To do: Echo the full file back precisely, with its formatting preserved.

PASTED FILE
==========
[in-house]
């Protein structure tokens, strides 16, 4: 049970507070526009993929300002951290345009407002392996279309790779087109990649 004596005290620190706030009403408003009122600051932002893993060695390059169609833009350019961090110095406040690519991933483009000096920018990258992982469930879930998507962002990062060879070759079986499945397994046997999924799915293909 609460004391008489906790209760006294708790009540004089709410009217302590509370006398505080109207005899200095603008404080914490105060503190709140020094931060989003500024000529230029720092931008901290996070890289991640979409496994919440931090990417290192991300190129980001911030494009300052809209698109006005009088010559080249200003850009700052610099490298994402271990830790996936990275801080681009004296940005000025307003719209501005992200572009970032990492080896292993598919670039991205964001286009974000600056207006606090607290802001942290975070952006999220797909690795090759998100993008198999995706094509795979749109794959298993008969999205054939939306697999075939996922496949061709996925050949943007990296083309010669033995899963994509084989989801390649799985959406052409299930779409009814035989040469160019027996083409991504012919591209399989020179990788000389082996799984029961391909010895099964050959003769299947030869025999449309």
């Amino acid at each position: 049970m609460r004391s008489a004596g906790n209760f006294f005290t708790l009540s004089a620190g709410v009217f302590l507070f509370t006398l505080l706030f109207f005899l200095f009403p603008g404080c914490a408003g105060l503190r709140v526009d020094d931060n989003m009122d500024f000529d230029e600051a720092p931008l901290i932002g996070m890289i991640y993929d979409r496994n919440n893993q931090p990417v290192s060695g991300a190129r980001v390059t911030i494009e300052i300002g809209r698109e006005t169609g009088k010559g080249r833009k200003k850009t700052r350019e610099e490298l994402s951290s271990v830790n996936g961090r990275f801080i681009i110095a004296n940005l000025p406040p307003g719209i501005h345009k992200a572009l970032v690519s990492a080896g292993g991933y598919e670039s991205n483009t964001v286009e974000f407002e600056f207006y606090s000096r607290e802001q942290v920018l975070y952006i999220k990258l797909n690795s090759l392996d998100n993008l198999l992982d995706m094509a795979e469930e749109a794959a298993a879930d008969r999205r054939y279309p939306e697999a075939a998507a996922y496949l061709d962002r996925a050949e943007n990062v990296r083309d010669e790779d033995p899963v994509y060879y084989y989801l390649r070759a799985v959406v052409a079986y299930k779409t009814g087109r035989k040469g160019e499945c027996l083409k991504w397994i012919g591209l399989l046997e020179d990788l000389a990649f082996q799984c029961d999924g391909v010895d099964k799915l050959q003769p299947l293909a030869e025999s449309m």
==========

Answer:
[in-house]
């Protein structure tokens, strides 16, 4: 049970507070526009993929300002951290345009407002392996279309790779087109990649 004596005290620190706030009403408003009122600051932002893993060695390059169609833009350019961090110095406040690519991933483009000096920018990258992982469930879930998507962002990062060879070759079986499945397994046997999924799915293909 609460004391008489906790209760006294708790009540004089709410009217302590509370006398505080109207005899200095603008404080914490105060503190709140020094931060989003500024000529230029720092931008901290996070890289991640979409496994919440931090990417290192991300190129980001911030494009300052809209698109006005009088010559080249200003850009700052610099490298994402271990830790996936990275801080681009004296940005000025307003719209501005992200572009970032990492080896292993598919670039991205964001286009974000600056207006606090607290802001942290975070952006999220797909690795090759998100993008198999995706094509795979749109794959298993008969999205054939939306697999075939996922496949061709996925050949943007990296083309010669033995899963994509084989989801390649799985959406052409299930779409009814035989040469160019027996083409991504012919591209399989020179990788000389082996799984029961391909010895099964050959003769299947030869025999449309």
């Amino acid at each position: 049970m609460r004391s008489a004596g906790n209760f006294f005290t708790l009540s004089a620190g709410v009217f302590l507070f509370t006398l505080l706030f109207f005899l200095f009403p603008g404080c914490a408003g105060l503190r709140v526009d020094d931060n989003m009122d500024f000529d230029e600051a720092p931008l901290i932002g996070m890289i991640y993929d979409r496994n919440n893993q931090p990417v290192s060695g991300a190129r980001v390059t911030i494009e300052i300002g809209r698109e006005t169609g009088k010559g080249r833009k200003k850009t700052r350019e610099e490298l994402s951290s271990v830790n996936g961090r990275f801080i681009i110095a004296n940005l000025p406040p307003g719209i501005h345009k992200a572009l970032v690519s990492a080896g292993g991933y598919e670039s991205n483009t964001v286009e974000f407002e600056f207006y606090s000096r607290e802001q942290v920018l975070y952006i999220k990258l797909n690795s090759l392996d998100n993008l198999l992982d995706m094509a795979e469930e749109a794959a298993a879930d008969r999205r054939y279309p939306e697999a075939a998507a996922y496949l061709d962002r996925a050949e943007n990062v990296r083309d010669e790779d033995p899963v994509y060879y084989y989801l390649r070759a799985v959406v052409a079986y299930k779409t009814g087109r035989k040469g160019e499945c027996l083409k991504w397994i012919g591209l399989l046997e020179d990788l000389a990649f082996q799984c029961d999924g391909v010895d099964k799915l050959q003769p299947l293909a030869e025999s449309m």